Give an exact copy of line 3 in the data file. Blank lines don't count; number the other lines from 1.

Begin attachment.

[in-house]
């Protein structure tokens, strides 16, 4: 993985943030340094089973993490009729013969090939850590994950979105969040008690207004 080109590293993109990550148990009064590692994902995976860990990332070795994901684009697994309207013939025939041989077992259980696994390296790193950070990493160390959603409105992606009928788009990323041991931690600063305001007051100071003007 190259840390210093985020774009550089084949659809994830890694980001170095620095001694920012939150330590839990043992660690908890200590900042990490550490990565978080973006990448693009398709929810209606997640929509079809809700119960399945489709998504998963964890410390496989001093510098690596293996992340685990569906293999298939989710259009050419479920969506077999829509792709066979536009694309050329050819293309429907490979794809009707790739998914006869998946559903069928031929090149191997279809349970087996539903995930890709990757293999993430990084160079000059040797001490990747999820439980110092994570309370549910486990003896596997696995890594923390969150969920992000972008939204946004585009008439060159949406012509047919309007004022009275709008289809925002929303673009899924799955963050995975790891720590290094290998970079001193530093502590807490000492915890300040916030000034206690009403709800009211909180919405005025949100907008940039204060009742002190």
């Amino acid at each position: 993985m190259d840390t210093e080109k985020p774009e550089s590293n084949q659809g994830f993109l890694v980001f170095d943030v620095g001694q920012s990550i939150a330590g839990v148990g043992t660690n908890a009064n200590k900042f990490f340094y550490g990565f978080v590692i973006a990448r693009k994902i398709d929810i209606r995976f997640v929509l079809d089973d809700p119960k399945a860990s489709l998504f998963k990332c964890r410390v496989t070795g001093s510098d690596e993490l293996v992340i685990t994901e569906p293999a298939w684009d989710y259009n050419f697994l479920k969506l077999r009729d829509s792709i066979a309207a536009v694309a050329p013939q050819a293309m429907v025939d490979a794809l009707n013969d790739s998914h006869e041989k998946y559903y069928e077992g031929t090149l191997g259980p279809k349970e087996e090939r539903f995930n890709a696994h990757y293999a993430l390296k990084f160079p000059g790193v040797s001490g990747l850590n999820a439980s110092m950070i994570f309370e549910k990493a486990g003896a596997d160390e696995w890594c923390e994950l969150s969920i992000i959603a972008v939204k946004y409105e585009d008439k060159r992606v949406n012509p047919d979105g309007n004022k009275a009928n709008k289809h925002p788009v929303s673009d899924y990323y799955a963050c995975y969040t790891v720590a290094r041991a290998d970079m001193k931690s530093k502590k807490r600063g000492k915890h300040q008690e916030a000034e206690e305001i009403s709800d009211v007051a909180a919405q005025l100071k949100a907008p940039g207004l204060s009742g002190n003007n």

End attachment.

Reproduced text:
């Amino acid at each position: 993985m190259d840390t210093e080109k985020p774009e550089s590293n084949q659809g994830f993109l890694v980001f170095d943030v620095g001694q920012s990550i939150a330590g839990v148990g043992t660690n908890a009064n200590k900042f990490f340094y550490g990565f978080v590692i973006a990448r693009k994902i398709d929810i209606r995976f997640v929509l079809d089973d809700p119960k399945a860990s489709l998504f998963k990332c964890r410390v496989t070795g001093s510098d690596e993490l293996v992340i685990t994901e569906p293999a298939w684009d989710y259009n050419f697994l479920k969506l077999r009729d829509s792709i066979a309207a536009v694309a050329p013939q050819a293309m429907v025939d490979a794809l009707n013969d790739s998914h006869e041989k998946y559903y069928e077992g031929t090149l191997g259980p279809k349970e087996e090939r539903f995930n890709a696994h990757y293999a993430l390296k990084f160079p000059g790193v040797s001490g990747l850590n999820a439980s110092m950070i994570f309370e549910k990493a486990g003896a596997d160390e696995w890594c923390e994950l969150s969920i992000i959603a972008v939204k946004y409105e585009d008439k060159r992606v949406n012509p047919d979105g309007n004022k009275a009928n709008k289809h925002p788009v929303s673009d899924y990323y799955a963050c995975y969040t790891v720590a290094r041991a290998d970079m001193k931690s530093k502590k807490r600063g000492k915890h300040q008690e916030a000034e206690e305001i009403s709800d009211v007051a909180a919405q005025l100071k949100a907008p940039g207004l204060s009742g002190n003007n």